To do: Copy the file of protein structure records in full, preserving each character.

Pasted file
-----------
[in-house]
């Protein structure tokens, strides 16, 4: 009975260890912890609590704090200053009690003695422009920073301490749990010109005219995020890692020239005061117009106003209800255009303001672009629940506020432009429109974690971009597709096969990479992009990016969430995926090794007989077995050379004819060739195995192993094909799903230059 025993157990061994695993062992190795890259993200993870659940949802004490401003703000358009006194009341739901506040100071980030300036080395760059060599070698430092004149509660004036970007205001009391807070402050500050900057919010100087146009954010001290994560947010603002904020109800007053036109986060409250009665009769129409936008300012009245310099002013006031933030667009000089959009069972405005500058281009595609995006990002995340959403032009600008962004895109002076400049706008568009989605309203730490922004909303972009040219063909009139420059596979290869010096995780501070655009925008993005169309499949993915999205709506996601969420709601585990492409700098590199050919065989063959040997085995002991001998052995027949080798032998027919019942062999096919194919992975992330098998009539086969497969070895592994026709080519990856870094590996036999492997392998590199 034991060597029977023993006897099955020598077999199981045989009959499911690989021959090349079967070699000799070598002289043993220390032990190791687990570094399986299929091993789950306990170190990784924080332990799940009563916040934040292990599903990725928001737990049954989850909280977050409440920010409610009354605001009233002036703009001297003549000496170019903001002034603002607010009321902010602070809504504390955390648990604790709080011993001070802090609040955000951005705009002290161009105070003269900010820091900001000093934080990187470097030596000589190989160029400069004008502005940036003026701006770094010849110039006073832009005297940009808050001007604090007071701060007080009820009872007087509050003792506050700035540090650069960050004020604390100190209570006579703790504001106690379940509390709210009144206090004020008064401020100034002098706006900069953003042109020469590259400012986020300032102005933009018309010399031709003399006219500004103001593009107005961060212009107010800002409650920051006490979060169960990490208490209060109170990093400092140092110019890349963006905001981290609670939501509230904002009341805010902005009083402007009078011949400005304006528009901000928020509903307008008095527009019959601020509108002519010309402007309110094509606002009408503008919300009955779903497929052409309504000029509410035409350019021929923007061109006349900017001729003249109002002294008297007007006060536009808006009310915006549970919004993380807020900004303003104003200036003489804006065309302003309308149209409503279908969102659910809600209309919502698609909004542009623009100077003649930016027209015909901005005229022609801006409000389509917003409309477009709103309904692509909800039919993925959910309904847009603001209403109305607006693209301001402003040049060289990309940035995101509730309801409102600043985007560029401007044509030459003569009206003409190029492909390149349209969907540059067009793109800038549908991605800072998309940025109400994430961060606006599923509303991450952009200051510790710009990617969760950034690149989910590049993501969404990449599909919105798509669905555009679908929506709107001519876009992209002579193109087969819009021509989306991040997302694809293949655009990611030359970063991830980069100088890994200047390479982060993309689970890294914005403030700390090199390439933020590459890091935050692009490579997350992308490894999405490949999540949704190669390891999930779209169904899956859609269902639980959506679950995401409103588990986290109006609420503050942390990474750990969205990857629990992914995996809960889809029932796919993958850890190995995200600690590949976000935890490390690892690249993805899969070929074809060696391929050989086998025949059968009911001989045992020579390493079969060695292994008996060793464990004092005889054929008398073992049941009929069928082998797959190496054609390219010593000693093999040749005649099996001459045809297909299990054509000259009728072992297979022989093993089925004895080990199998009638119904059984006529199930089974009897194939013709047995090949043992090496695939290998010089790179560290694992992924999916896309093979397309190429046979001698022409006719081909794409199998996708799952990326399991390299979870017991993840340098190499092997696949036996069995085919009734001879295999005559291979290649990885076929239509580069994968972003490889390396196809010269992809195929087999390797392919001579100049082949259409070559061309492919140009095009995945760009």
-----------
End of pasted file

[in-house]
């Protein structure tokens, strides 16, 4: 009975260890912890609590704090200053009690003695422009920073301490749990010109005219995020890692020239005061117009106003209800255009303001672009629940506020432009429109974690971009597709096969990479992009990016969430995926090794007989077995050379004819060739195995192993094909799903230059 025993157990061994695993062992190795890259993200993870659940949802004490401003703000358009006194009341739901506040100071980030300036080395760059060599070698430092004149509660004036970007205001009391807070402050500050900057919010100087146009954010001290994560947010603002904020109800007053036109986060409250009665009769129409936008300012009245310099002013006031933030667009000089959009069972405005500058281009595609995006990002995340959403032009600008962004895109002076400049706008568009989605309203730490922004909303972009040219063909009139420059596979290869010096995780501070655009925008993005169309499949993915999205709506996601969420709601585990492409700098590199050919065989063959040997085995002991001998052995027949080798032998027919019942062999096919194919992975992330098998009539086969497969070895592994026709080519990856870094590996036999492997392998590199 034991060597029977023993006897099955020598077999199981045989009959499911690989021959090349079967070699000799070598002289043993220390032990190791687990570094399986299929091993789950306990170190990784924080332990799940009563916040934040292990599903990725928001737990049954989850909280977050409440920010409610009354605001009233002036703009001297003549000496170019903001002034603002607010009321902010602070809504504390955390648990604790709080011993001070802090609040955000951005705009002290161009105070003269900010820091900001000093934080990187470097030596000589190989160029400069004008502005940036003026701006770094010849110039006073832009005297940009808050001007604090007071701060007080009820009872007087509050003792506050700035540090650069960050004020604390100190209570006579703790504001106690379940509390709210009144206090004020008064401020100034002098706006900069953003042109020469590259400012986020300032102005933009018309010399031709003399006219500004103001593009107005961060212009107010800002409650920051006490979060169960990490208490209060109170990093400092140092110019890349963006905001981290609670939501509230904002009341805010902005009083402007009078011949400005304006528009901000928020509903307008008095527009019959601020509108002519010309402007309110094509606002009408503008919300009955779903497929052409309504000029509410035409350019021929923007061109006349900017001729003249109002002294008297007007006060536009808006009310915006549970919004993380807020900004303003104003200036003489804006065309302003309308149209409503279908969102659910809600209309919502698609909004542009623009100077003649930016027209015909901005005229022609801006409000389509917003409309477009709103309904692509909800039919993925959910309904847009603001209403109305607006693209301001402003040049060289990309940035995101509730309801409102600043985007560029401007044509030459003569009206003409190029492909390149349209969907540059067009793109800038549908991605800072998309940025109400994430961060606006599923509303991450952009200051510790710009990617969760950034690149989910590049993501969404990449599909919105798509669905555009679908929506709107001519876009992209002579193109087969819009021509989306991040997302694809293949655009990611030359970063991830980069100088890994200047390479982060993309689970890294914005403030700390090199390439933020590459890091935050692009490579997350992308490894999405490949999540949704190669390891999930779209169904899956859609269902639980959506679950995401409103588990986290109006609420503050942390990474750990969205990857629990992914995996809960889809029932796919993958850890190995995200600690590949976000935890490390690892690249993805899969070929074809060696391929050989086998025949059968009911001989045992020579390493079969060695292994008996060793464990004092005889054929008398073992049941009929069928082998797959190496054609390219010593000693093999040749005649099996001459045809297909299990054509000259009728072992297979022989093993089925004895080990199998009638119904059984006529199930089974009897194939013709047995090949043992090496695939290998010089790179560290694992992924999916896309093979397309190429046979001698022409006719081909794409199998996708799952990326399991390299979870017991993840340098190499092997696949036996069995085919009734001879295999005559291979290649990885076929239509580069994968972003490889390396196809010269992809195929087999390797392919001579100049082949259409070559061309492919140009095009995945760009």